Biden’s History of Questionable Remarks on Race Loom As He Considers Crowded Democratic Primary Where Racial Issues Take Center Stage


WASHINGTON – Former Vice President Joe Biden, who is reportedly on the verge of launching his third presidential campaign, has a history of making racially charged remarks.

Biden’s history of questionable remarks on race looms as he enters a crowded Democratic primary where racial issues have taken center stage.

1975: Biden Says De-Segregation ‘Codifies The Concept That A Black Is Inferior To A White’ 

Biden expressed a separate-but-equal view toward racial desegregation efforts in schools during a 1975 interview with U.S. News & World Report reviewed by The Daily Caller News Foundation.

When asked if he believed that busing was doing more harm than good, Biden, who at the time was a senator for Delaware, replied, “Absolutely. Examining the concepts we used to rationalize busing six or seven years ago, they now seem to me to be profoundly racist.”


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“Busing is harmful for several reasons,” Biden added.

First, busing, in effect, codifies the concept that a black is inferior to a white by saying, “The only way you can cut it educationally is if you’re with whites.” I think that’s a horrible concept. It implies that blacks have no reason to be proud of their inheritance and their own culture.

Second, busing violates the cardinal rule that the American people pose for their elected officials. They’ll forgive our greed. They expect it. But the one thing they don’t expect – and won’t tolerate – is not using good old common sense. The reason, in my opinion, why there’s such a vociferous reaction to busing today in both black and white communities is that we’re not using common sense. Common sense says to the average American: “The idea that you make me part of a racial percentage instead of a person in a classroom is asinine.”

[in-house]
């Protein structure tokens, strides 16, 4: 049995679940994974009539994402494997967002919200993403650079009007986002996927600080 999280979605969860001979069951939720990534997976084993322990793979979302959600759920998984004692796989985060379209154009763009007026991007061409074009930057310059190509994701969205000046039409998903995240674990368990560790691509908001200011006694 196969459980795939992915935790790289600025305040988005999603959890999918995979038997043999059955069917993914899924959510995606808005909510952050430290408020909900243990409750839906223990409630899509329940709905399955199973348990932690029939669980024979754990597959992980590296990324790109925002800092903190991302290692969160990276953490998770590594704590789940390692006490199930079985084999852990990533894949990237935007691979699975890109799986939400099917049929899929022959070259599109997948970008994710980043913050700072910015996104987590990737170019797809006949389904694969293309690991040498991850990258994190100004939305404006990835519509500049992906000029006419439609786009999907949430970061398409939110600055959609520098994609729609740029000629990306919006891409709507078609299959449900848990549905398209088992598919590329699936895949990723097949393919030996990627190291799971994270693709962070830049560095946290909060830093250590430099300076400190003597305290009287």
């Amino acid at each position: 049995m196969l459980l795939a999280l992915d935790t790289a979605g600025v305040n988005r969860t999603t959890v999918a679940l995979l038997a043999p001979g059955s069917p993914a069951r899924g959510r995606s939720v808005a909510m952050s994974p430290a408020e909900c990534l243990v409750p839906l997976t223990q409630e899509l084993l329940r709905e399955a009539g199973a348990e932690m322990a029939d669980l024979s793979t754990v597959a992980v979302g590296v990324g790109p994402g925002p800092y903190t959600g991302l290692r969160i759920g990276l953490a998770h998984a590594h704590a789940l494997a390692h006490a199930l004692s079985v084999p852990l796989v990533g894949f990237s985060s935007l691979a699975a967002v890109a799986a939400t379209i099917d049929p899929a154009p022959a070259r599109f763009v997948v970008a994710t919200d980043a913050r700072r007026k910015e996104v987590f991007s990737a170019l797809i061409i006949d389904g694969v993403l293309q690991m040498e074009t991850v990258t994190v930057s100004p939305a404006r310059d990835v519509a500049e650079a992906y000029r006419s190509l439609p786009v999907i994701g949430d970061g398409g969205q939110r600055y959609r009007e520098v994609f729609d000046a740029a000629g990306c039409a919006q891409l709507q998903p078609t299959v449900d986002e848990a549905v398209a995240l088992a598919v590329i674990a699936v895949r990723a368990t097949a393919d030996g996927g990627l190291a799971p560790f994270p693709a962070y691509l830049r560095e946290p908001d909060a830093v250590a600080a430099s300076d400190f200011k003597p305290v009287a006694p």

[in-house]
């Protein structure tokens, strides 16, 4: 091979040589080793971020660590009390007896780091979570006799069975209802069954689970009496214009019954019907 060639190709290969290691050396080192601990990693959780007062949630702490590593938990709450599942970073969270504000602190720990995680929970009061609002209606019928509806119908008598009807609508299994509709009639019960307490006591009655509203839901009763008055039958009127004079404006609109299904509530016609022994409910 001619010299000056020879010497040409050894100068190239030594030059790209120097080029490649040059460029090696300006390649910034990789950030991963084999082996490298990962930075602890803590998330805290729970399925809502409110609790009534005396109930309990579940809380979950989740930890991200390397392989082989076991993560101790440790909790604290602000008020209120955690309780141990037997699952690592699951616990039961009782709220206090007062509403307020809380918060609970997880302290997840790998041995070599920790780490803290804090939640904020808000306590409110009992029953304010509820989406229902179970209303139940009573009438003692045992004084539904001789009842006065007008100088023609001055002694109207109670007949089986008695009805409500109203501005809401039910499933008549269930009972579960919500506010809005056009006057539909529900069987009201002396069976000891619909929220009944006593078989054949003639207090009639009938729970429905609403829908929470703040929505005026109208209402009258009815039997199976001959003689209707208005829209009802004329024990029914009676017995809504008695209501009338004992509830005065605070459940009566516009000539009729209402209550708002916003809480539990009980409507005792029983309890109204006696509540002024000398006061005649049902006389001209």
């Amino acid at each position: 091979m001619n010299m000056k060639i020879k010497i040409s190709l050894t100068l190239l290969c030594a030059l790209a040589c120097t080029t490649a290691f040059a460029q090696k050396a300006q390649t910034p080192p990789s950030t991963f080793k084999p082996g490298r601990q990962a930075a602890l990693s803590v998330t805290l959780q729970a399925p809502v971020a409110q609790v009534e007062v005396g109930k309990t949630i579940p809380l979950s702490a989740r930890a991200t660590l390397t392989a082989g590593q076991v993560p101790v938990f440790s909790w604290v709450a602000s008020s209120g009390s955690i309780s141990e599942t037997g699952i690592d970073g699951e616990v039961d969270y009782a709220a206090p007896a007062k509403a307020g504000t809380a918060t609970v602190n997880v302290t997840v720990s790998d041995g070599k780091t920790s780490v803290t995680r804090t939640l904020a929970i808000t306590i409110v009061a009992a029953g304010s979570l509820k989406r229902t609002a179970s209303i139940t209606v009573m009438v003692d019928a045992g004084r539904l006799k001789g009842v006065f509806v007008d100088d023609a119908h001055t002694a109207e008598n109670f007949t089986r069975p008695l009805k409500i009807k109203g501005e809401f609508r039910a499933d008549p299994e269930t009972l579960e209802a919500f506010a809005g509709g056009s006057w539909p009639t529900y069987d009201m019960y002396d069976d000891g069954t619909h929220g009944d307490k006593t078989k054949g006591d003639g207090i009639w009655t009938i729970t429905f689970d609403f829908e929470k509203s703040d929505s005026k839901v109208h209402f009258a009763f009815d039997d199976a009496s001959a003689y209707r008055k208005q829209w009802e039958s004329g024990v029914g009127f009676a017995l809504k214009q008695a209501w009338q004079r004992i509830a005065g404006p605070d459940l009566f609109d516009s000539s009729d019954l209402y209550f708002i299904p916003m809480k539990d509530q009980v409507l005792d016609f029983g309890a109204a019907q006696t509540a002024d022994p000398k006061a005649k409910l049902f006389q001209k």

In addition, busing also is damaging because it spends on transportation money that could be better spent on new textbooks and other educational improvements.

Biden went on to argue that de-segregation efforts would backfire by stoking racism:

I firmly believe the overwhelming majority of white people have no objection whatever to their child sitting with a black child, eating lunch with a black child – all the things that were the basis for the racist movement in the past. But it makes no sense to them that they can’t send their child to the school that’s two blocks down the street.

And what this results in is heightened racial tension. You get whites saying: “I know why it’s happening. It’s those goldarned civil-rights people. It’s those damn liberals.” Then, after there’s turmoil, with school days missed, teachers not showing up, it degenerates into: “It’s those blacks.”

Biden, who did not return TheDCNF’s request for comment, made similar arguments against busing in a 1975 NPR interview the Washington Examiner resurfaced in January. Biden called busing “a rejection of the whole movement of black pride.”